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Road called 'Darkie Lane' to be renamed after complaint by tourist

The decision to rename a road called ‘Darkie Lane’ after a single complaint by a tourist has been blasted by locals.

It got its name over 70 years ago because it was lined by elm trees and hedgerows that made it appear dark and shady.

But now the council in Swanage, Dorset, has agreed to change it, following a letter from a family who went to the coastal town for a holiday this summer.

They were affronted by the road’s racist connotations and said it could ‘very easily cause offence to others given our national history’.

Now, Swanage Town Council has voted to change the name to Dark Lane, with only one member opposing the move.

Branding the decision as political correctness for the sake of it, Mike Whitwam said: ‘I have many close black friends and the name is not in the slightest bit prejudicial.

‘I felt the decision was made purely to satisfy political correctness, which is destroying culture in this country.

‘It has been called Darkie Lane for many years and nobody has taken offence except this one do-gooder who has complained to the council.’

Some residents also hit out at the decision and accused the town council of giving in to ‘woke’ tourists.

One posted on social media: ‘I wish the council had the sphericals to stop the political correctness rubbish.’

A tourist to the town, Jackie Hayes, said: ‘To complain about a street name is unfair and unreasonable. It has been named because of the dark road – no other reason.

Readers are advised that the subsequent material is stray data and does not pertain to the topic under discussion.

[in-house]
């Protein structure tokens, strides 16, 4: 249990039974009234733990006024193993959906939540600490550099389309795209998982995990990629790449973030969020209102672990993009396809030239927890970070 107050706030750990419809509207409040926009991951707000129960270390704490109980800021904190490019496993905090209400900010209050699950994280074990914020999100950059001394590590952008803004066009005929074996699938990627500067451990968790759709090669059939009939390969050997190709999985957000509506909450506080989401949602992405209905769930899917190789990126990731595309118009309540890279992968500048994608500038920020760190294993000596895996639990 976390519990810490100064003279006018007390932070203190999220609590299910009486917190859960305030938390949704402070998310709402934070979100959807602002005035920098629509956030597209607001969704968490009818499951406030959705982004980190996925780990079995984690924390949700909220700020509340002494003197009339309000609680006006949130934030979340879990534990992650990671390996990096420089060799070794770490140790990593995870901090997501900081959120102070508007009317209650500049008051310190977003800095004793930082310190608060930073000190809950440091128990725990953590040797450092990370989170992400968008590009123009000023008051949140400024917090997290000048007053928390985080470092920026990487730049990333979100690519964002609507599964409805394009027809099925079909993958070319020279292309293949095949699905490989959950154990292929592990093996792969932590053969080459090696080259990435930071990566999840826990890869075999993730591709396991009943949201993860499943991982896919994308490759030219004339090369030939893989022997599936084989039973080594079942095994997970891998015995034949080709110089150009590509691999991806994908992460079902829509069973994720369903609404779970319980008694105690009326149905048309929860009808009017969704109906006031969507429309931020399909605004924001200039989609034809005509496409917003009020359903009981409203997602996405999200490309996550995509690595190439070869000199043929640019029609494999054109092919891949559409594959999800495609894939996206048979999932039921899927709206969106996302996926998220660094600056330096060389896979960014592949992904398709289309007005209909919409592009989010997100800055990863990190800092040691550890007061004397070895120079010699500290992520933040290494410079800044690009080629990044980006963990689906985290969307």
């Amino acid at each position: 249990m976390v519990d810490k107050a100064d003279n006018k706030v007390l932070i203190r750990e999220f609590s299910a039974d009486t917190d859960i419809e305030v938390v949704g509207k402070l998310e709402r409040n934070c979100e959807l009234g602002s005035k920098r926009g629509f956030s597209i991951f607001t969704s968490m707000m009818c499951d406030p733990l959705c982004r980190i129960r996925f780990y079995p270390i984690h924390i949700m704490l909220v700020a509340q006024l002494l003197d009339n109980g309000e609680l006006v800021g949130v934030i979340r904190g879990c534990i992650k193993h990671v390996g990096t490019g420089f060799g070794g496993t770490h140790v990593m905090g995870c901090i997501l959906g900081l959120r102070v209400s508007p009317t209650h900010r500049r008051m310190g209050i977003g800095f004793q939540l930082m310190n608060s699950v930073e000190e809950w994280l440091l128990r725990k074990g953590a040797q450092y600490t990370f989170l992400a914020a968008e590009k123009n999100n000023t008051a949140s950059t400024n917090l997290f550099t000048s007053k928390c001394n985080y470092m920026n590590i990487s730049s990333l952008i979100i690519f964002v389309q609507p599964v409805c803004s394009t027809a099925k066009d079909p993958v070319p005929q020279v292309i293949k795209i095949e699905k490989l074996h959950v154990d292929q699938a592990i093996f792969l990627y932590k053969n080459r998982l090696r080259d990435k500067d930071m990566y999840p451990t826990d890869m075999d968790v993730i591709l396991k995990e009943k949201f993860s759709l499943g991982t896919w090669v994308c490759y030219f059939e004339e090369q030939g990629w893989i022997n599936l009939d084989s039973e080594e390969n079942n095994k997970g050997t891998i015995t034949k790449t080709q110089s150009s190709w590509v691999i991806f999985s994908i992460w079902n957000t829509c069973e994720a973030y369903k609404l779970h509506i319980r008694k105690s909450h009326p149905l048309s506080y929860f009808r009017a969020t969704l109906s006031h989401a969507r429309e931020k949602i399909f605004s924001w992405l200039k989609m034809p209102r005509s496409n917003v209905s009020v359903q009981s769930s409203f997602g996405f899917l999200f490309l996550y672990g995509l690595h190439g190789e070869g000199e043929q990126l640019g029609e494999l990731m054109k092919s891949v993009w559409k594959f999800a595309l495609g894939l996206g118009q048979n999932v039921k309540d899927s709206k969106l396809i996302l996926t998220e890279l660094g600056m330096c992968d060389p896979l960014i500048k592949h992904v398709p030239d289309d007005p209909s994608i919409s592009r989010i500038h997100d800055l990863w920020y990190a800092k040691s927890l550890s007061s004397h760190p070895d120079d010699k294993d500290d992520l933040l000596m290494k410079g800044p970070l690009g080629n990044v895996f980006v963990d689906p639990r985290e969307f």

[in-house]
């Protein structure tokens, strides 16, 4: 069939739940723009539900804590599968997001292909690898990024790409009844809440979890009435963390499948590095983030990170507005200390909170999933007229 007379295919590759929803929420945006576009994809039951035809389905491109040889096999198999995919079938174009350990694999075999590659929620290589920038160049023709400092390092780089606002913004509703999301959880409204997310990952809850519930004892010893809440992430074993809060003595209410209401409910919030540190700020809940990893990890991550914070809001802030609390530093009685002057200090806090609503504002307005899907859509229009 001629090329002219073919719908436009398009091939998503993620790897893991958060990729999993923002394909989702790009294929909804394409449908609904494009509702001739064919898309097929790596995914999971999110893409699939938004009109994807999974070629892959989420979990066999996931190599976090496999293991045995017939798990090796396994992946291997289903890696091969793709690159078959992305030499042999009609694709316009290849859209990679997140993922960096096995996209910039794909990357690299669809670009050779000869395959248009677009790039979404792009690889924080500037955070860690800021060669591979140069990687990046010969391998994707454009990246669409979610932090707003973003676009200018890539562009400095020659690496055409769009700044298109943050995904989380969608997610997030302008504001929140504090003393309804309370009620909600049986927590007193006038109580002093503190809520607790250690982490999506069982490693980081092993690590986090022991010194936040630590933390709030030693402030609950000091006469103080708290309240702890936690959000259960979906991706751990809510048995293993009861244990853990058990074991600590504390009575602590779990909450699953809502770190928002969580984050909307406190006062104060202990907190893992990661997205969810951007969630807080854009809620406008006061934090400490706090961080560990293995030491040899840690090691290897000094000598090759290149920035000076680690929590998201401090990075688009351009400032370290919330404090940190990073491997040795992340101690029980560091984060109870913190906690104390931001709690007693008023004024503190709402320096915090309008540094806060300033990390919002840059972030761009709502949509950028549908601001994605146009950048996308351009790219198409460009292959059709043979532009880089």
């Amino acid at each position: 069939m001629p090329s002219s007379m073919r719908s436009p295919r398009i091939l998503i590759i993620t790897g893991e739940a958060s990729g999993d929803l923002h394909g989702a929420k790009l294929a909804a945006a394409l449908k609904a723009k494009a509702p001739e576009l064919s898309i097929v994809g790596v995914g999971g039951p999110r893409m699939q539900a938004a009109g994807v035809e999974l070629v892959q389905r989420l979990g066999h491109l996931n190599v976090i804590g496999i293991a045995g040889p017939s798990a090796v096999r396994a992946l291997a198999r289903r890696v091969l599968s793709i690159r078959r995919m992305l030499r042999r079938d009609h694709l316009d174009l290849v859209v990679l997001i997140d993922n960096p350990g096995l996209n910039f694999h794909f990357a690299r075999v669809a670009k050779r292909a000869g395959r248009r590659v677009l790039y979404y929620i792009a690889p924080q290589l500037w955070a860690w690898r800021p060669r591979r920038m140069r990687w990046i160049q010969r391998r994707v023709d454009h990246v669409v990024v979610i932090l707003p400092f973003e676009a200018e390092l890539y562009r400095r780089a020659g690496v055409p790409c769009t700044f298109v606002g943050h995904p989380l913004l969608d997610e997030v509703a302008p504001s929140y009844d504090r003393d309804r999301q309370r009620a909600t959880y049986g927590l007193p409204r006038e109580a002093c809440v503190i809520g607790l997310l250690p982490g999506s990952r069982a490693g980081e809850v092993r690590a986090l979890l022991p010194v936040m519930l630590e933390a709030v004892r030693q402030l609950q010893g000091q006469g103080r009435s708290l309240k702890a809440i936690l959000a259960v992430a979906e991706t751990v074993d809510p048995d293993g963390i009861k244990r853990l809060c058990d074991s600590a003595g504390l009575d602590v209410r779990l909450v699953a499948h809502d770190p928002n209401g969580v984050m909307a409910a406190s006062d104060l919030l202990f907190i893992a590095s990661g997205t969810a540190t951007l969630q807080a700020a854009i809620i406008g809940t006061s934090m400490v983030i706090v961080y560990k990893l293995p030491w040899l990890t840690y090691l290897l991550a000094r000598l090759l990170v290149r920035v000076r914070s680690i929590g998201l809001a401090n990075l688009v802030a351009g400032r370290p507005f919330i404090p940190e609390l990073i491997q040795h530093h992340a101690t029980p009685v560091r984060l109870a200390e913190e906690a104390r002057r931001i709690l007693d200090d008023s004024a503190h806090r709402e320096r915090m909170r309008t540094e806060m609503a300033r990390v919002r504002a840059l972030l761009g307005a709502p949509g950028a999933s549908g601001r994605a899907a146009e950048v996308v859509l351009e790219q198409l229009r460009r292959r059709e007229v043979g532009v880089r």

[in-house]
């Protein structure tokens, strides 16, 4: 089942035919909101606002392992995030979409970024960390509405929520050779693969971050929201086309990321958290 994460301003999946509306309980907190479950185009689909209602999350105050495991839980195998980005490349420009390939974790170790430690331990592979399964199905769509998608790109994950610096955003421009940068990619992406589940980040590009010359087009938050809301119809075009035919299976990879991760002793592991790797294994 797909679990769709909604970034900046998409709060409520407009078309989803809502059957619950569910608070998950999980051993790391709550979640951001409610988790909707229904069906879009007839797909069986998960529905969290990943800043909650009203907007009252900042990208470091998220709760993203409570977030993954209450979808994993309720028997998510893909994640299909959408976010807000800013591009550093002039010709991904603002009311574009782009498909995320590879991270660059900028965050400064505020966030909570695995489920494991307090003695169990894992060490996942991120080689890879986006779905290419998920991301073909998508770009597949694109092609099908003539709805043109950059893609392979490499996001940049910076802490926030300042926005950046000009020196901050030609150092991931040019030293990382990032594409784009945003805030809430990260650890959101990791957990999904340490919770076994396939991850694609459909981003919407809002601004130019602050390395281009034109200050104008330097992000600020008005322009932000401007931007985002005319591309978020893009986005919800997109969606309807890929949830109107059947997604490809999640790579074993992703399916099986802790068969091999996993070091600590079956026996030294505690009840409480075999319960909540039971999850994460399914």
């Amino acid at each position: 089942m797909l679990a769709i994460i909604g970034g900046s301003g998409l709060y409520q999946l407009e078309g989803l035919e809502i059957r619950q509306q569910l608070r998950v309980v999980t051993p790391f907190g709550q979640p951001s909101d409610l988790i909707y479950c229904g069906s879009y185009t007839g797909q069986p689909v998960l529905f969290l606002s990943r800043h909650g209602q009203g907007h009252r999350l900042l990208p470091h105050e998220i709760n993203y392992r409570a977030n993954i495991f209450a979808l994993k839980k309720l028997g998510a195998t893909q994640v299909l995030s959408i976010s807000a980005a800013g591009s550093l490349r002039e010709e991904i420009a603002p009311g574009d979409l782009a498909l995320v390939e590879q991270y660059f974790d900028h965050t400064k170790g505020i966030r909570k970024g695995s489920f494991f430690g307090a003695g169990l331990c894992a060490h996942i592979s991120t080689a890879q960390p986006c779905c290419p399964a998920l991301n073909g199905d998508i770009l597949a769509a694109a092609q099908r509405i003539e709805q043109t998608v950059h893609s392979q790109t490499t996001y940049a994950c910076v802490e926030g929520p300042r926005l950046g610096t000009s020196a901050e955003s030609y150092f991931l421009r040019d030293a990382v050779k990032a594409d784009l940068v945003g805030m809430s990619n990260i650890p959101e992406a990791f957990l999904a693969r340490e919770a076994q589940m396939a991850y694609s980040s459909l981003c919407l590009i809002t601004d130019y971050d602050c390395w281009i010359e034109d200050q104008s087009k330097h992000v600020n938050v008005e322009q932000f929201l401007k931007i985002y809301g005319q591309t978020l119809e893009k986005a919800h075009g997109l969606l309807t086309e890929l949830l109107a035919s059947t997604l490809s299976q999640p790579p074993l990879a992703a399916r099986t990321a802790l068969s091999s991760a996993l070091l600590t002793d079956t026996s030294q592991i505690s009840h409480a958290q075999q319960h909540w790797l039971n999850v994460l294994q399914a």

‘It is history, just like the statues the woke brigade keep insisting that we tear down, and it should remain so.’

In a letter sent to town councillors following the complaint, Peter Wharf, a cabinet member on Dorset Council, said the road name could cause offence to visitors who are unaware of its context.

He said: ‘A family holidaying in Swanage have written to express their concern to find their accommodation on a street using a name they found offensive.

‘The historic context for the name is purportedly innocent, relating to the lane being dark and shaded – though this does not avoid the potential for causing offence, particularly for visitors to the area who will likely be unaware of this context.’

He said street names should ‘not cause offence or be considered discriminatory’ and that they should be ‘inclusive given the diversity of our community and visitor populations’.

Mike Bonfield, chair of the planning committee at Swanage Town Council, said historical documents showed the street was originally called Dark Lane.

However it is marked as Darkie Lane on both Google Maps and Sat Navs, meaning this is the name tourists would see.

Mr Bonfield said: ‘This is not a name change – we are taking it back to its original name. It was found that in a street directory from 1934, the road was called Dark Lane.

‘Over time it evolved to Darkie Lane, which is why we supported the decision to change it.

‘Without those historical documents, I would not have supported the change because it is important that we protect our history.’

A Dorset Council spokeswoman said: ‘We received a complaint over the summer from a holiday maker about the name of Darkie Lane in Swanage, which they found offensive.

‘In response, we looked into the historical records of the naming of this road, which was originally called Dark Lane due to its shaded location, and asked Swanage Town Councillors for their views.

‘This issue was discussed at the Swanage Town Council planning committee meeting on Monday 4 October. We are awaiting a formal response from Swanage Town Council following their discussion.

‘We will also consult with the residents living on this road to seek their views on the road naming prior to a final decision being made.’

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